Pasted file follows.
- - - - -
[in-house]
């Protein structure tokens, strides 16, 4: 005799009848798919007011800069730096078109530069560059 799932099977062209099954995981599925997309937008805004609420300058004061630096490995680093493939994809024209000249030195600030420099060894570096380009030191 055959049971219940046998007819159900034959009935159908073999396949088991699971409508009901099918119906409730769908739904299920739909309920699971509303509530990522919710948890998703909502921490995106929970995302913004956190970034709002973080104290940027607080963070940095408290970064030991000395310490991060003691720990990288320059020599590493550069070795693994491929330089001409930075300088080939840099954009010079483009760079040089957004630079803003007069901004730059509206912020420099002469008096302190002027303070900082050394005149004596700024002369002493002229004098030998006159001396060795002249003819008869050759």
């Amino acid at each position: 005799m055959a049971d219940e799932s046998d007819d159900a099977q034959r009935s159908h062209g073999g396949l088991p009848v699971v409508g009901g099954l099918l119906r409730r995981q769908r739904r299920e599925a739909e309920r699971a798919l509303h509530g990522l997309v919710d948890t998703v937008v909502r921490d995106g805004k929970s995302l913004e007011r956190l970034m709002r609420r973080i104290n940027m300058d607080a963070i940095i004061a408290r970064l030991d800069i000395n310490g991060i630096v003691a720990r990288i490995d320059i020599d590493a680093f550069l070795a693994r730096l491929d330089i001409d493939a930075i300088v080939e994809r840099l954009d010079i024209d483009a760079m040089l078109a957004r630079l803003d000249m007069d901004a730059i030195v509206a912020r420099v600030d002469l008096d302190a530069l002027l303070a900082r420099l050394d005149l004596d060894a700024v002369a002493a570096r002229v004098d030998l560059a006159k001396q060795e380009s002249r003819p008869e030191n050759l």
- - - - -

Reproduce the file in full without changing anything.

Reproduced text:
[in-house]
């Protein structure tokens, strides 16, 4: 005799009848798919007011800069730096078109530069560059 799932099977062209099954995981599925997309937008805004609420300058004061630096490995680093493939994809024209000249030195600030420099060894570096380009030191 055959049971219940046998007819159900034959009935159908073999396949088991699971409508009901099918119906409730769908739904299920739909309920699971509303509530990522919710948890998703909502921490995106929970995302913004956190970034709002973080104290940027607080963070940095408290970064030991000395310490991060003691720990990288320059020599590493550069070795693994491929330089001409930075300088080939840099954009010079483009760079040089957004630079803003007069901004730059509206912020420099002469008096302190002027303070900082050394005149004596700024002369002493002229004098030998006159001396060795002249003819008869050759």
């Amino acid at each position: 005799m055959a049971d219940e799932s046998d007819d159900a099977q034959r009935s159908h062209g073999g396949l088991p009848v699971v409508g009901g099954l099918l119906r409730r995981q769908r739904r299920e599925a739909e309920r699971a798919l509303h509530g990522l997309v919710d948890t998703v937008v909502r921490d995106g805004k929970s995302l913004e007011r956190l970034m709002r609420r973080i104290n940027m300058d607080a963070i940095i004061a408290r970064l030991d800069i000395n310490g991060i630096v003691a720990r990288i490995d320059i020599d590493a680093f550069l070795a693994r730096l491929d330089i001409d493939a930075i300088v080939e994809r840099l954009d010079i024209d483009a760079m040089l078109a957004r630079l803003d000249m007069d901004a730059i030195v509206a912020r420099v600030d002469l008096d302190a530069l002027l303070a900082r420099l050394d005149l004596d060894a700024v002369a002493a570096r002229v004098d030998l560059a006159k001396q060795e380009s002249r003819p008869e030191n050759l």